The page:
Fence #4
 My biggest fear on cross country is always going down drop fences. I have recently found that we handle them much better by slowing down before the jump, taking one reassuring pat with my crop, then putting my leg on coming into the jump. This allowed for very confident jumps on both the drop at #5 and gave us more "umph" over a ditch at #15.

Moxie's Bamboo Pad helps us fly!
We finished Cross Country perfectly within the allowed time, with no jump faults. I was also happy to find that my helmet camera finally decided to start working! If you care to watch our whole run around Midsouth, you can find the footage here. I could not be more proud of my man than the second we crossed that finish line! It is so great when all the hard work and preparation finally pays off.

Day 3 - Stadium Jumping

Sunday started out hot, and continued to get hotter. We had the advantage the previous day of finishing before the heat set in, but my class didn't even start riding until dead noon. Tristan went into the warm-up with plenty of spring left in his step from the day before. I made sure to spend most of my time walking and conserving his strength, but once I started putting him over fences his game face was on! I am constantly amazed at how much bounce per ounce he gives me on a daily basis.

That's what I call a warm-up jump!
We tried something new at this show; going back to a plain loose-ring snaffle for stadium. When we practice at home, the snaffle is more than enough to balance around a course but at shows he sometimes gets strong and goes better in a 3-ring elevator bit. The last two shows went so well, I decided to give the snaffle another try. Tristan was somewhat stronger around the course than I was used to, but it was a worthwhile switch in tack. I made the mistake of letting him run too flat to the first several fences and after #4 I made the decision that I would be better off taking him down a couple miles per hour and getting a slower, bouncier stride rather than running around the rest of the course and taking a bunch of rails with me. This resulted in us being 4 seconds over the optimum time, but we did leave up all the jumps.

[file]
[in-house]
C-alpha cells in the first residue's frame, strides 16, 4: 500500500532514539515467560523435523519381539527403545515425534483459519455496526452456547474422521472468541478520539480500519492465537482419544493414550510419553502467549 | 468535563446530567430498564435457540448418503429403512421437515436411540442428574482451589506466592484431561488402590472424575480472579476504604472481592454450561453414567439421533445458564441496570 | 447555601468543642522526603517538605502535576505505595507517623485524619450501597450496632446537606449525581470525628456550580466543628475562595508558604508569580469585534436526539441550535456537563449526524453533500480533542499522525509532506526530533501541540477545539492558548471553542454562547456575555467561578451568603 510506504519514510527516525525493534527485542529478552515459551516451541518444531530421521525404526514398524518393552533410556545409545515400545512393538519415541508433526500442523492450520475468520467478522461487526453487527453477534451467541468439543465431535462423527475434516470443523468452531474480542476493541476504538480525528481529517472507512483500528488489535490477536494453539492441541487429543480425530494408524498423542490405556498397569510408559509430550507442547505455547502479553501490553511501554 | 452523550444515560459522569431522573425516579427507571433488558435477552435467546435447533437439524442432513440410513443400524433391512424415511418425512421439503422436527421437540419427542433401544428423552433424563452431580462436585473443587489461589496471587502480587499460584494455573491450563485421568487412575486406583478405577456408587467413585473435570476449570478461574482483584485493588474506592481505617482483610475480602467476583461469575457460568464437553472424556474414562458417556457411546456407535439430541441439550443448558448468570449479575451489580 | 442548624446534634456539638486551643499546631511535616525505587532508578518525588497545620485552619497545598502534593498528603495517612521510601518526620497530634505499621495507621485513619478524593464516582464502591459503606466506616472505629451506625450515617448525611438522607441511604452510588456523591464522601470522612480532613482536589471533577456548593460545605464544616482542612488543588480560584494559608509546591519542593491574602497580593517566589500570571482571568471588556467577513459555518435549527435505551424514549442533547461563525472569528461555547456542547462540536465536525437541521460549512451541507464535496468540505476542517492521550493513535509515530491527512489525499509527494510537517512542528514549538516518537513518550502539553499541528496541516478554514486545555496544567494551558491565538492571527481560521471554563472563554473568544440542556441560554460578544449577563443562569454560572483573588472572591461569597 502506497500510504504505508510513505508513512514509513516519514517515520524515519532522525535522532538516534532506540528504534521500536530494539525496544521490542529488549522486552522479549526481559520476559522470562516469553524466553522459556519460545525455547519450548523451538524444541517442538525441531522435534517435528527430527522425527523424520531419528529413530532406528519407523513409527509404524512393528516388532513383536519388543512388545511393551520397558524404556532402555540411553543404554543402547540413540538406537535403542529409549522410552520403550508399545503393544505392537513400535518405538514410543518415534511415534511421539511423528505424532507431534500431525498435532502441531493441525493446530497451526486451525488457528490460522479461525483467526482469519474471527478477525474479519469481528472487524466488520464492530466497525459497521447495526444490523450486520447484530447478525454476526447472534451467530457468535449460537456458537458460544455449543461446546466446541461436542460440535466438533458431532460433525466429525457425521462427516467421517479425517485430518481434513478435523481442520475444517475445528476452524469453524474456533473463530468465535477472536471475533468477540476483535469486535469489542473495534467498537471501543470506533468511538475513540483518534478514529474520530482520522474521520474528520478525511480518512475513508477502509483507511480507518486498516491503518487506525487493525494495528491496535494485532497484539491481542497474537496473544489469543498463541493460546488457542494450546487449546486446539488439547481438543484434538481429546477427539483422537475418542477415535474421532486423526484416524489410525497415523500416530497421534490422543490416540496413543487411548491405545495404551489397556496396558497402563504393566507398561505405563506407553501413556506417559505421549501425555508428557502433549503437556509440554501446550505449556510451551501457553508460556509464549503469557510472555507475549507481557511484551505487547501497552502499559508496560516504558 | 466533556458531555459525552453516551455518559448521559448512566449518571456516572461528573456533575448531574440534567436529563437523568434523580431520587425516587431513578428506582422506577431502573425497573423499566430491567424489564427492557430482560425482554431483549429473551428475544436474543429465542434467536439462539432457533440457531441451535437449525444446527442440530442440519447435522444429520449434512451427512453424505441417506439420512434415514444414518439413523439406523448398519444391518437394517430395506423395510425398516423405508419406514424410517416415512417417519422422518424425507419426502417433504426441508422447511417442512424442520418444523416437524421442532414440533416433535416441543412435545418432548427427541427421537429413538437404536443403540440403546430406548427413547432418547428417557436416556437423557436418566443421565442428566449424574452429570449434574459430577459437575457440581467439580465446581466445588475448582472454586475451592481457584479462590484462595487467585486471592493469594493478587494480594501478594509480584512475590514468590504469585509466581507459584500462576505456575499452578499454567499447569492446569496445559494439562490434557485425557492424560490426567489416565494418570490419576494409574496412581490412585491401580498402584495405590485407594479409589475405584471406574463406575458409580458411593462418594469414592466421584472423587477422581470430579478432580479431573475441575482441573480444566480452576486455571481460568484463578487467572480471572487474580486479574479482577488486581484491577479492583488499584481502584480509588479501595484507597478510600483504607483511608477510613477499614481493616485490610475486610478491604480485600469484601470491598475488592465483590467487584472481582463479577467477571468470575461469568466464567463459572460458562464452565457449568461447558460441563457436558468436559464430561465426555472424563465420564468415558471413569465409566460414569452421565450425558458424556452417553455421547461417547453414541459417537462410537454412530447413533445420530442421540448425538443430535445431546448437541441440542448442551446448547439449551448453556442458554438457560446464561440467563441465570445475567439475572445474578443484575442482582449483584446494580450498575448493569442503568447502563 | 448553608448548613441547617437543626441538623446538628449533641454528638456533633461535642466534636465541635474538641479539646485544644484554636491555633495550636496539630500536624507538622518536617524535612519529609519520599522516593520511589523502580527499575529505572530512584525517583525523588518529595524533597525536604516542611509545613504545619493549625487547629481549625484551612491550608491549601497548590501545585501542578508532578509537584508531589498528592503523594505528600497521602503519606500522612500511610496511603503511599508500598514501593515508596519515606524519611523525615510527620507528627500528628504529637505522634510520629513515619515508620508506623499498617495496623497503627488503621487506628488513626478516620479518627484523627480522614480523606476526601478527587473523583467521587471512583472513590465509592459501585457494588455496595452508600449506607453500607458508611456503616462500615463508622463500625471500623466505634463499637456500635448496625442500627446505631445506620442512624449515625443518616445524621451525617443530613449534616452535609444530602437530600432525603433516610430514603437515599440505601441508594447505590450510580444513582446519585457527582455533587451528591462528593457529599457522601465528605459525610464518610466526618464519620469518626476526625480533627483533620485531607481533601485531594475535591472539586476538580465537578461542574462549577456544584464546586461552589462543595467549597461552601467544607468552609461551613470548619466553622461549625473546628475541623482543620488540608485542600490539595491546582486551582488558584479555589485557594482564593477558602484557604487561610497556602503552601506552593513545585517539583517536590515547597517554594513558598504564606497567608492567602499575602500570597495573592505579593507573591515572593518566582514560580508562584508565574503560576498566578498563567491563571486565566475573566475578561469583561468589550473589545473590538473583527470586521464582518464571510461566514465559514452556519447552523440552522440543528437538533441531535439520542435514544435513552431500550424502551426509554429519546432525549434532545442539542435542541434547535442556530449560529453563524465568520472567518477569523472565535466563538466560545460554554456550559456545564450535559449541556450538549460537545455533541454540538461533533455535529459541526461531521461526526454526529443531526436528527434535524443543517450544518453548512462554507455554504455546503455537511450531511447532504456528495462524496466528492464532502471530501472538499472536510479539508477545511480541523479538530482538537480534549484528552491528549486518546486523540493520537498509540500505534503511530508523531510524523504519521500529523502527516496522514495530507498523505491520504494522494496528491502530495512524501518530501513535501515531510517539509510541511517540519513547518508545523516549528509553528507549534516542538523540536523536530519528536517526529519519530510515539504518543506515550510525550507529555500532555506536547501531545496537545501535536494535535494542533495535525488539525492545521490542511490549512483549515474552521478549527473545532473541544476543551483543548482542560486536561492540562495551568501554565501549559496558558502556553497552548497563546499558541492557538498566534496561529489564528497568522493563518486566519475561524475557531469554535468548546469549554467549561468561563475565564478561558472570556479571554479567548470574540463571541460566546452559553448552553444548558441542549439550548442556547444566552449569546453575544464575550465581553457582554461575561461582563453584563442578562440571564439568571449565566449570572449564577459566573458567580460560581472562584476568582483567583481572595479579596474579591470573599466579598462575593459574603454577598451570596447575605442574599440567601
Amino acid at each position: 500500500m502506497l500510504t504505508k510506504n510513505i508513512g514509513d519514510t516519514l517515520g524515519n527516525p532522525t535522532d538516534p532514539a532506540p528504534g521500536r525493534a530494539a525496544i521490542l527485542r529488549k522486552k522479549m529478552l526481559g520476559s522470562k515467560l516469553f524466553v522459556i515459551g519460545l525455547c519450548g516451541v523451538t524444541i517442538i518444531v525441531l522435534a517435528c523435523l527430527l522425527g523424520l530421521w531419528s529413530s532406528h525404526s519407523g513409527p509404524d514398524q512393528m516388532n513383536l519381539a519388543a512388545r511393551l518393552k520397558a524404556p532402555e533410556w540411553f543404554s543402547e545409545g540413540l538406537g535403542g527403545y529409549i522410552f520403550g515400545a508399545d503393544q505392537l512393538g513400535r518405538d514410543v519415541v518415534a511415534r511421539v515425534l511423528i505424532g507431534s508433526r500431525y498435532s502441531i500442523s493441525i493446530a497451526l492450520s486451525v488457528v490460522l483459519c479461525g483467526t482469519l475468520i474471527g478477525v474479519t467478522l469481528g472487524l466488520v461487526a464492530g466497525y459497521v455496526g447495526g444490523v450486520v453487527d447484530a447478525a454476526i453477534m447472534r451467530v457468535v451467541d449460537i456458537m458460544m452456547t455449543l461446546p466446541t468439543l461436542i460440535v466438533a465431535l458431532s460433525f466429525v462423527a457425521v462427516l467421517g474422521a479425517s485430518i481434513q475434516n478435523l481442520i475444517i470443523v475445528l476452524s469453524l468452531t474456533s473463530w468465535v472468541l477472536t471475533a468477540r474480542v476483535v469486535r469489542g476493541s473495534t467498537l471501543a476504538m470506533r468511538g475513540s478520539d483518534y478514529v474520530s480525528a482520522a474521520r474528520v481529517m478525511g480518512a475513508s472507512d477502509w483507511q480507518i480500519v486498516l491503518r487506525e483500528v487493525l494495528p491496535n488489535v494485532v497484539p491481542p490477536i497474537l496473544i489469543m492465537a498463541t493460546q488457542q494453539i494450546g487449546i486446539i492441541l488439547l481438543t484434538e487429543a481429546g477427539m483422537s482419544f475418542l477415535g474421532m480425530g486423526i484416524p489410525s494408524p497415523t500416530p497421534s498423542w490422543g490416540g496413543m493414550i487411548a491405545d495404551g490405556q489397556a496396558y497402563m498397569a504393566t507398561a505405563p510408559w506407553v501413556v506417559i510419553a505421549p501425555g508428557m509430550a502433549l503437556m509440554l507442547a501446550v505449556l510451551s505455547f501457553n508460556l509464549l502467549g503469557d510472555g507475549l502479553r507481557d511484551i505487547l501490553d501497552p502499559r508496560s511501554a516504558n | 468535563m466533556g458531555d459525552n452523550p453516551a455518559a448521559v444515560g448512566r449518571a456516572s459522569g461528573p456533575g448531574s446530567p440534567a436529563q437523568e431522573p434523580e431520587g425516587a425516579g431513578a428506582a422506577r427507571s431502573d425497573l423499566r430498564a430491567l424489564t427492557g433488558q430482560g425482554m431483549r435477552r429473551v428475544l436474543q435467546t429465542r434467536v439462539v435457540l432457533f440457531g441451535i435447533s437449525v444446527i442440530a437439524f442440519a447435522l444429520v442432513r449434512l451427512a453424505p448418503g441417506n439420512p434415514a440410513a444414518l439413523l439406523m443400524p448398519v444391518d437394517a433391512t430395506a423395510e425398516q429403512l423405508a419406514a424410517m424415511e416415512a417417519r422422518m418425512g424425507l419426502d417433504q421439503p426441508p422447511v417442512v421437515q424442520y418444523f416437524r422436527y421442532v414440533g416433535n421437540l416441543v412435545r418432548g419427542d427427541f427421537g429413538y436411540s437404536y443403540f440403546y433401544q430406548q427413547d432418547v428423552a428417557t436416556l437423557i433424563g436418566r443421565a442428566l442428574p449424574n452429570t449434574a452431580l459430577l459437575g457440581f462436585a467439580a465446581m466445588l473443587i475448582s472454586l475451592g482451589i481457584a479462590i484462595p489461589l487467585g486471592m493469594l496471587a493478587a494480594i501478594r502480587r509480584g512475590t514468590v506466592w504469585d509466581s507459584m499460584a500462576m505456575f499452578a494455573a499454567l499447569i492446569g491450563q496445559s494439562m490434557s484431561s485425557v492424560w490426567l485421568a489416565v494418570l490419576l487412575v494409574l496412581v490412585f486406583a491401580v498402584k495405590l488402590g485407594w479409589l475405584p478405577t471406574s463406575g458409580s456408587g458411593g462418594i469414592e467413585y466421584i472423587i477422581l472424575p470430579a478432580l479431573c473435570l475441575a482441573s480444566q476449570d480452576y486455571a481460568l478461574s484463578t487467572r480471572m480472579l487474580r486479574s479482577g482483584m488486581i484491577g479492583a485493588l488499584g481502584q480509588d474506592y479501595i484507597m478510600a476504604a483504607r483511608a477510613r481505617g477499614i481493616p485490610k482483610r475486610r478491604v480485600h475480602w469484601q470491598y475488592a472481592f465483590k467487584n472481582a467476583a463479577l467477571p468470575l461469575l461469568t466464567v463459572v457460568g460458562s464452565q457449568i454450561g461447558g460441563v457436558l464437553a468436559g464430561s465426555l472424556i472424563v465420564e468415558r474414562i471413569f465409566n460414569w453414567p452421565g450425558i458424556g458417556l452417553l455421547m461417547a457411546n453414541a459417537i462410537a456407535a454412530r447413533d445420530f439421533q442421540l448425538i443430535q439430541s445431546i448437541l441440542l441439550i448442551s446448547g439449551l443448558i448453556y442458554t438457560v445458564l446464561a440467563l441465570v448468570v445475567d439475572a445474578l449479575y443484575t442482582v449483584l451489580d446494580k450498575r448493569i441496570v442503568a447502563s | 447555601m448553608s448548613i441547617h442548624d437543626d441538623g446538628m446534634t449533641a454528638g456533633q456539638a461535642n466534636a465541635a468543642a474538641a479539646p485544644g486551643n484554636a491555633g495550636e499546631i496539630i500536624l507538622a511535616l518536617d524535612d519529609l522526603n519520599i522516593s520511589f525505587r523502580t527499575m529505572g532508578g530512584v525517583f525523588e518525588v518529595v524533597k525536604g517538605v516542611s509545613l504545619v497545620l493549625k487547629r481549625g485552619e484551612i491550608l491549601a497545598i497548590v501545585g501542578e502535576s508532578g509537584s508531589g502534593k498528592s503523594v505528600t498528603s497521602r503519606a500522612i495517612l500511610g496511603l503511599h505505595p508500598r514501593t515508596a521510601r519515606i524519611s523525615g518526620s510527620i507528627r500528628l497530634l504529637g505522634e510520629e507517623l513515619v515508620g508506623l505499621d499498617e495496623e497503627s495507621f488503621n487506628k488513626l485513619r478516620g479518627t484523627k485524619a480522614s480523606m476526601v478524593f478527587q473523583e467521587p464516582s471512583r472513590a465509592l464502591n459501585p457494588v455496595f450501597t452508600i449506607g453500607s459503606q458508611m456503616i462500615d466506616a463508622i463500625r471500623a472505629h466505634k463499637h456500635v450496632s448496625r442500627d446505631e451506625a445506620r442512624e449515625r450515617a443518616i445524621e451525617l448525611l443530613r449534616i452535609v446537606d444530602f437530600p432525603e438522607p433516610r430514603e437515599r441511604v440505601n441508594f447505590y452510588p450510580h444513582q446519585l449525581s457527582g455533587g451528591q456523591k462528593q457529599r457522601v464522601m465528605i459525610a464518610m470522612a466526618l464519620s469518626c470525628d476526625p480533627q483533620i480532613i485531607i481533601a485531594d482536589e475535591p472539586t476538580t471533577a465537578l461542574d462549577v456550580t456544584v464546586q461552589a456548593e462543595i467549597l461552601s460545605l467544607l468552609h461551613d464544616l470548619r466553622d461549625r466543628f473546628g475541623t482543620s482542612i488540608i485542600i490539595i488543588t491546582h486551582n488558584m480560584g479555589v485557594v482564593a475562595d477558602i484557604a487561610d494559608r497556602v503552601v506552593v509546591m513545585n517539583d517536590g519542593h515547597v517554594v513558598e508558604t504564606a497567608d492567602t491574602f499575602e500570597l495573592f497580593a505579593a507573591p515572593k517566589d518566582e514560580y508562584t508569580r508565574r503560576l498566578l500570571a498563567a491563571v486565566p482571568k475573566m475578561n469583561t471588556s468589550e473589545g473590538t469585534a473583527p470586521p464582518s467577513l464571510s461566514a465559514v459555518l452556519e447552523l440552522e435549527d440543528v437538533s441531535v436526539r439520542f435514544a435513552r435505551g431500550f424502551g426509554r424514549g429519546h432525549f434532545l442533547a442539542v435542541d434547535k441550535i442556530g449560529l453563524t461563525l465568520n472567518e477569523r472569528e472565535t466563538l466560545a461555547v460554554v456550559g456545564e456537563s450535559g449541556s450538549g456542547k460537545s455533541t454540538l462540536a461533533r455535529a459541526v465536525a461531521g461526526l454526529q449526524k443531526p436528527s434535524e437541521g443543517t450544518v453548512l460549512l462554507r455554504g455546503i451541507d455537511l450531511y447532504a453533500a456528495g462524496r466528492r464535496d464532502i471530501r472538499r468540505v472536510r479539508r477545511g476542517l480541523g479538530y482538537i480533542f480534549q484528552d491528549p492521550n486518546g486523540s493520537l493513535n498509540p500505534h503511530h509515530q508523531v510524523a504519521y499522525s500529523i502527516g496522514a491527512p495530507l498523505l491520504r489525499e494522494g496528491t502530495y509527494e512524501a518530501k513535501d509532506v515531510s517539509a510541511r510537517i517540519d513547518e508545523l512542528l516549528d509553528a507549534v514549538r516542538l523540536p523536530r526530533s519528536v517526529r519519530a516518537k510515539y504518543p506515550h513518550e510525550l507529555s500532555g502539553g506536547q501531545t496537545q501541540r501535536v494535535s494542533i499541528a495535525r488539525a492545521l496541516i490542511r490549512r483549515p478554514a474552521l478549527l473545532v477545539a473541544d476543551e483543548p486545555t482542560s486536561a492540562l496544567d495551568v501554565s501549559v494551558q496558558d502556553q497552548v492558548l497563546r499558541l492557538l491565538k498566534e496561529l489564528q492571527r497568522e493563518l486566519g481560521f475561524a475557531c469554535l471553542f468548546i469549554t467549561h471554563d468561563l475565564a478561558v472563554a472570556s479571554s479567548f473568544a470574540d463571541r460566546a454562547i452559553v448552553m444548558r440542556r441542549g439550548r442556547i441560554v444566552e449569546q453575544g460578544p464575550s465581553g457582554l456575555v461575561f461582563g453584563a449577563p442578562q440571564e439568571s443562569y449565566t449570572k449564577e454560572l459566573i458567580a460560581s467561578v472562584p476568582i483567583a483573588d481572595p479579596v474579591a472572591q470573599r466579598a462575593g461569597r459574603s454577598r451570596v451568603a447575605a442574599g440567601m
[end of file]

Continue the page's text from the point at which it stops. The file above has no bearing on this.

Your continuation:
How awesome was this jump?!

I'm pretty sure he has a couple extra springs in his butt!
We finished in 8th place, only adding 4 time penalties to our dressage score, finishing with a 40.8. I am insanely proud of my horse for consistently putting in the miles at Training level, and truly knocking on the door for Preliminary. If we do two more shows like this, we will be qualified to move up the level. As much as I love having a coach at shows (I missed you, Eric!) it is good to know I can go out on my own and still be successful. Tristan is also proving to me time and time again that 15 years old does not mean he is anywhere close to throwing in the towel. With his age comes greater experience, better jumping, and more competent all around.

Next show is Champagne Run at the Kentucky Horse Park again in July. Bring it on!